Pot of Golden…

…ground flaxseeds. Rather a couple of tablespoons worth. I have been eating daily, for almost 10 years now…

That’s almost a whopping 3,650 days of healthy! Fiber… I know, big yawn, but our little golden seeds are packed with nutrients and benefits so rich, I just can’t overlook them. These little powerhouses provide unparalleled health benefits, and are easy to incorporate into your daily routine and recipes.

Flax seeds are derived from an annual plant, native to Canadian & US prairies. Flax has been used by humans for over 4000 years, making them one of the first domesticated plants. They are distinguishable by a true, light blue flower and are more formerly called Linum usitatissimum, say what? Well, it refers to ‘linen’ and indeed they are not only nutritionally valuable, but the plant fibers are also widely used to make linens, like boat sails. Since I won’t be purchasing a sail boat anytime soon, let’s just focus on why we should eat them!

Flax seeds are very unique in the following nutritional ways:

  • Flax is the # 1 richest plant source if the Omega-3 Fatty Acids known as Alpha-linolenic Acid (ALA), which are clinically shown to help prevent heart disease, other inflammatory diseases, diabetes, and some cancers. ALA also gets the rap for assisting nutrient permeation into our cells and expelling toxins. Since Omega-3 Fatty Acids like ALA aren’t naturally occurring within our bodies, we have to source them from fish and plants, like flax. According to the American Heart Association, diets rich in the ALA found in flax have been associated with up to a 70% reduction in coronary heart disease. Oh, but it gets better…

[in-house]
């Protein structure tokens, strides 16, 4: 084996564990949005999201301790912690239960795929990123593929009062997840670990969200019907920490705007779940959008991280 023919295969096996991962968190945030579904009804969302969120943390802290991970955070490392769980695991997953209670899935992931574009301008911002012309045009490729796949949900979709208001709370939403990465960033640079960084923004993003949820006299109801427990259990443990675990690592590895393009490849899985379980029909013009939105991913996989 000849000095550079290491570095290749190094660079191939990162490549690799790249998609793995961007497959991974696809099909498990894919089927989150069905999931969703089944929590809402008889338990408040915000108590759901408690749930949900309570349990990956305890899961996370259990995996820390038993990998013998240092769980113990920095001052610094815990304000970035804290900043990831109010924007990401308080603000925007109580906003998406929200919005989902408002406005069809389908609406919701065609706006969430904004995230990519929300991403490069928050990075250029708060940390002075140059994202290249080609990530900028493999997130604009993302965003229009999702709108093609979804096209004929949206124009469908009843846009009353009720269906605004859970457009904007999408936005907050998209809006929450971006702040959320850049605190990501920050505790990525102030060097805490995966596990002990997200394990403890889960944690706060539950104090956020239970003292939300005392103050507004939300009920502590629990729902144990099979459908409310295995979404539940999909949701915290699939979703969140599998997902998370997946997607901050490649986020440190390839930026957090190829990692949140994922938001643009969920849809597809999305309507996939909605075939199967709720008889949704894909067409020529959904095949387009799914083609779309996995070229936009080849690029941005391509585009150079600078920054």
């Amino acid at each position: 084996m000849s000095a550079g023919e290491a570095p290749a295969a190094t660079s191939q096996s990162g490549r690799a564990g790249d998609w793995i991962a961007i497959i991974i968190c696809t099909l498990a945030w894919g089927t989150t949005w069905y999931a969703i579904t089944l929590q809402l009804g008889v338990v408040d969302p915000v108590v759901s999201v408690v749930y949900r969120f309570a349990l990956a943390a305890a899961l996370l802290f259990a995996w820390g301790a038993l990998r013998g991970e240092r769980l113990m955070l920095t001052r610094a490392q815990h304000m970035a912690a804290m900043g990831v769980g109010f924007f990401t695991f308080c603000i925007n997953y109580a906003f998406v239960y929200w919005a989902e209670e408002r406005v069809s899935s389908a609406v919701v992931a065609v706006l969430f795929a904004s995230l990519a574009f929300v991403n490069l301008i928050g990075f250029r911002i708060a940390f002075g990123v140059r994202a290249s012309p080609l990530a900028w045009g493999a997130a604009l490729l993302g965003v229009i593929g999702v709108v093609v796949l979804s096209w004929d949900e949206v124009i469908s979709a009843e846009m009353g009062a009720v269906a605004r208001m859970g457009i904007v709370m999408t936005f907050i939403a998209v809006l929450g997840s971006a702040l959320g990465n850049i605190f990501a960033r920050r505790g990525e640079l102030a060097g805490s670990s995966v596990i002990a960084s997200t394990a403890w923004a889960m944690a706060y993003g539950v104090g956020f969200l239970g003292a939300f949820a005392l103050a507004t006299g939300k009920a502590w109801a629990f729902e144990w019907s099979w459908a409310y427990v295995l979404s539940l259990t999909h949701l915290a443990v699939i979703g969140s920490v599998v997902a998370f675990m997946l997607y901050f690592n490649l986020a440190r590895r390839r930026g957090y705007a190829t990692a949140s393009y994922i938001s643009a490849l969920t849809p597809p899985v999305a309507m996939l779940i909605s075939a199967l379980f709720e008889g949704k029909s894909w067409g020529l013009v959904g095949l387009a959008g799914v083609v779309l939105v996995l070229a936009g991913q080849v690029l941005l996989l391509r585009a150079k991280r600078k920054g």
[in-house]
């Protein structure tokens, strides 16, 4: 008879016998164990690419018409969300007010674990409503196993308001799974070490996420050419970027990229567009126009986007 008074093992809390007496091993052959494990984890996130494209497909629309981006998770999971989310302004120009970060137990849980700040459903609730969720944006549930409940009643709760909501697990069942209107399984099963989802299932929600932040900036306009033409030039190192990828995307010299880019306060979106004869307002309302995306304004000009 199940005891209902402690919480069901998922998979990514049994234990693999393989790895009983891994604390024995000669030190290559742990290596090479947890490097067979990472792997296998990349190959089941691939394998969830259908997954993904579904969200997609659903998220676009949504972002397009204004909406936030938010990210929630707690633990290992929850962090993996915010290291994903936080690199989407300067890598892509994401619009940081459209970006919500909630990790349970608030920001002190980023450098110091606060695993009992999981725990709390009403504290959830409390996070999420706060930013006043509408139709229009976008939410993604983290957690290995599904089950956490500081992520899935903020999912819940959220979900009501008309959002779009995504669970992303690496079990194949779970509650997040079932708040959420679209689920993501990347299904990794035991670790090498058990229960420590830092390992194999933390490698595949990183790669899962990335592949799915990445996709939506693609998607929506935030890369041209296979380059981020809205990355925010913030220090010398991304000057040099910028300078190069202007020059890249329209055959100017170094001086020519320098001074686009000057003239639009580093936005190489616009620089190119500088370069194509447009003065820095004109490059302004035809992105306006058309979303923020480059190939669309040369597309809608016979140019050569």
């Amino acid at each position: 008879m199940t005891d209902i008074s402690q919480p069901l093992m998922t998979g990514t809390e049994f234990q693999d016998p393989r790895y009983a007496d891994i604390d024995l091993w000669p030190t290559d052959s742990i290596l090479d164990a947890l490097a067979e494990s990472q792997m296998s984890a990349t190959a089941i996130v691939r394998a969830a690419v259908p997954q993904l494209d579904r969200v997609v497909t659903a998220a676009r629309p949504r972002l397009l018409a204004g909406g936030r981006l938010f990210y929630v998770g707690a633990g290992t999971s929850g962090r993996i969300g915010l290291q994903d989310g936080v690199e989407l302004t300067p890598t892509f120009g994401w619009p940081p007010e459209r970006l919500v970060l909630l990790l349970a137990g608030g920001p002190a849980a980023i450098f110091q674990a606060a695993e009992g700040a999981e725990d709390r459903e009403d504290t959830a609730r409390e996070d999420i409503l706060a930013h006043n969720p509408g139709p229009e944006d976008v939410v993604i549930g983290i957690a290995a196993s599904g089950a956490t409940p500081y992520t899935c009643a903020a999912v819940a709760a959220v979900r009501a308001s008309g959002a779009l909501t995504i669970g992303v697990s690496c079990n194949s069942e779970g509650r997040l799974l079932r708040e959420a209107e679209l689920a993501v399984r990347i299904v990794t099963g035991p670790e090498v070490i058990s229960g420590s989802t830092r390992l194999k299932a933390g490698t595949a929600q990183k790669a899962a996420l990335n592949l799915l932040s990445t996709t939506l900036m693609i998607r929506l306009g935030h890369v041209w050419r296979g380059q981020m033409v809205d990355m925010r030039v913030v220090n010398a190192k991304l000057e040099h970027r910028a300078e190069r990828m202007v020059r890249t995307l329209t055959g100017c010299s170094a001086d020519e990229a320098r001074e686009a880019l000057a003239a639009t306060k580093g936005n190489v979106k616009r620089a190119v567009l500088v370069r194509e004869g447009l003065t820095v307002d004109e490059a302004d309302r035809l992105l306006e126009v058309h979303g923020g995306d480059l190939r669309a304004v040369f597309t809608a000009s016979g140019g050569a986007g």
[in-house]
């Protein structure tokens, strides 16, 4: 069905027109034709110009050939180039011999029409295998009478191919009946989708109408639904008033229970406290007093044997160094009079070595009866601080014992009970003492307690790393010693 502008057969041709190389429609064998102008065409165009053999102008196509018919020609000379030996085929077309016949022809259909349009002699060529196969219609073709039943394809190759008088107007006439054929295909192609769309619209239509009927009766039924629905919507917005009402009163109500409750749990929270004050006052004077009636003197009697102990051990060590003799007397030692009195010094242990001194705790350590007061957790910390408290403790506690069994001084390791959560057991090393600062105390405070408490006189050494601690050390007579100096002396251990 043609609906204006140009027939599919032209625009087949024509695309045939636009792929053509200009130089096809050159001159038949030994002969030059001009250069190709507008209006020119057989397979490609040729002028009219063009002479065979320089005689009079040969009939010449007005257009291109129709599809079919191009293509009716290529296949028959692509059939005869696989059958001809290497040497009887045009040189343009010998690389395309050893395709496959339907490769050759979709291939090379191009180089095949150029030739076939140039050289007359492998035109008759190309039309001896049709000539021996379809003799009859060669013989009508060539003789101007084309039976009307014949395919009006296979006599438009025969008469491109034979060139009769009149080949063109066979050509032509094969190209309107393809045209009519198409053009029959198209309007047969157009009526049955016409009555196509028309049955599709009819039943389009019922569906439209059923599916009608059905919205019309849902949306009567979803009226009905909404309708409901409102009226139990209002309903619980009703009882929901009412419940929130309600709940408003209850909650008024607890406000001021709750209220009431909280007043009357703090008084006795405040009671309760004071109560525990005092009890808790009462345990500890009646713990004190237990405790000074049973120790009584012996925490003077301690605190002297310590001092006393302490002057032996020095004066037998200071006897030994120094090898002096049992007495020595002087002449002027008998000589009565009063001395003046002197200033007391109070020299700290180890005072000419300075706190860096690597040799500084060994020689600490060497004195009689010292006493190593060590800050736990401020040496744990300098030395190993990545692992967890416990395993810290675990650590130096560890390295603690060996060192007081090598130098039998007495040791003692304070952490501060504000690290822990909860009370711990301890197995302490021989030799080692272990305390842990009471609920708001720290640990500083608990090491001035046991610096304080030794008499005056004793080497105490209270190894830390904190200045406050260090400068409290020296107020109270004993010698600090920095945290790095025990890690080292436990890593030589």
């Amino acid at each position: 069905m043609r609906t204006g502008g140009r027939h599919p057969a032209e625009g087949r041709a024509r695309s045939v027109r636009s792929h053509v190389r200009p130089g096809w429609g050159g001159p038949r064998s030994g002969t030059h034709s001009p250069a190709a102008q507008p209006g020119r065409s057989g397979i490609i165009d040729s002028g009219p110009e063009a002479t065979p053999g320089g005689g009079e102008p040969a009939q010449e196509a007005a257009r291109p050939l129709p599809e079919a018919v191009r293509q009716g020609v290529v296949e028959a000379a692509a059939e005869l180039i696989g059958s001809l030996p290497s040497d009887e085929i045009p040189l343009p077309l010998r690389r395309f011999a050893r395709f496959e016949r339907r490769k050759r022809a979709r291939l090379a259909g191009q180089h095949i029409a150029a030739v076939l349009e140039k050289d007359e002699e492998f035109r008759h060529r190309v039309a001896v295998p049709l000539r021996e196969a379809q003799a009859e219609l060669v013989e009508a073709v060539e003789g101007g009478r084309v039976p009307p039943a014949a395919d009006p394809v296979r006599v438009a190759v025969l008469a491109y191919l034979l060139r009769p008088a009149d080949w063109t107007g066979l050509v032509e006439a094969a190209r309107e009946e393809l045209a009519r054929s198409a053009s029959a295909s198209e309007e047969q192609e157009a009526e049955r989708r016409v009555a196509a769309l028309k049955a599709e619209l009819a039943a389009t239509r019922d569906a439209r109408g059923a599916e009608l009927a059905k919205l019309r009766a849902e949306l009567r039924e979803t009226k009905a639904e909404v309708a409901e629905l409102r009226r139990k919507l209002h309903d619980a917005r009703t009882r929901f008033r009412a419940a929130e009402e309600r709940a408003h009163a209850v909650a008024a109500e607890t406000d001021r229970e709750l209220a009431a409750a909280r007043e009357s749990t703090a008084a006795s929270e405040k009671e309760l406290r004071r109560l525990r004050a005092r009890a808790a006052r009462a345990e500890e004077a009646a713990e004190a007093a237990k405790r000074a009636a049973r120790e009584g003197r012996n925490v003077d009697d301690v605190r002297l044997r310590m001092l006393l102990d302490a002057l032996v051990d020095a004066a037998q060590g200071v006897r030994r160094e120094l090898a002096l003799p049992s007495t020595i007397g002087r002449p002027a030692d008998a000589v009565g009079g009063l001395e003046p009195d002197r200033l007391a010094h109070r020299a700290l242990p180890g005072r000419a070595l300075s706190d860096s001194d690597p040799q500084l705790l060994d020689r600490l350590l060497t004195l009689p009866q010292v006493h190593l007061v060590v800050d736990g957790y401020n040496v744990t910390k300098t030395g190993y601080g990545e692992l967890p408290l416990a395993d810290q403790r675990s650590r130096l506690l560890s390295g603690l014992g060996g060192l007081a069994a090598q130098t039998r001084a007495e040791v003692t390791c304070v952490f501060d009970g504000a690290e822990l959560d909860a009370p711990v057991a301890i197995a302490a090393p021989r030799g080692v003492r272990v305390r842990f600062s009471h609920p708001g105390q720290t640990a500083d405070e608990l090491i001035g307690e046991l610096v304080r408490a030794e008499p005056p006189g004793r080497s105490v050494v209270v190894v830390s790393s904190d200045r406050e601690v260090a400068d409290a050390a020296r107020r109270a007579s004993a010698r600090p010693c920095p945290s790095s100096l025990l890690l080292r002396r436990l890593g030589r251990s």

• Flax is an excellent source of both soluble and insoluble dietary fiber. And it probably comes as no shock that we all need to eat more fiber for our digestive health and disease prevention. In fact, the American Cancer Society has reported that diets rich in fiber are proven to help protect against GI cancers, especially colon. Consuming Omega-3’s is also important to balance consumption of Omega-6 fatty acids, the ‘bad’ cholesterol.
  • Speaking of GI health, flax is an odd duckling when it comes to it’s fiber content. Ground flax seeds contain mucilage, which is a unique water-soluble, gel-forming fiber that supports and coats the intestinal tract, and improves nutrient absorption. Who knew?! Well, I did, but now you do too!
  • Can it really do more? Oh yes, it can. When I think of rich antioxidant sources I opt for colorful fruits and veggies, but flax seeds just so happen to be the number one source of a polyphenol antioxidants known as lignans. These are specifically valuable in preventing free radical cell damage and tumor formation as they are involved in natural hormone regulation. This has been shown to be especially important in women’s health, by helping to prevent breast cancer and off-setting menopause symptoms. As published in Clinical Cancer Research, a study group of women recently diagnosed with breast cancer, began consuming 2 T of flax seeds daily, and results showed significant tumor growth reduction in the flax-consuming group.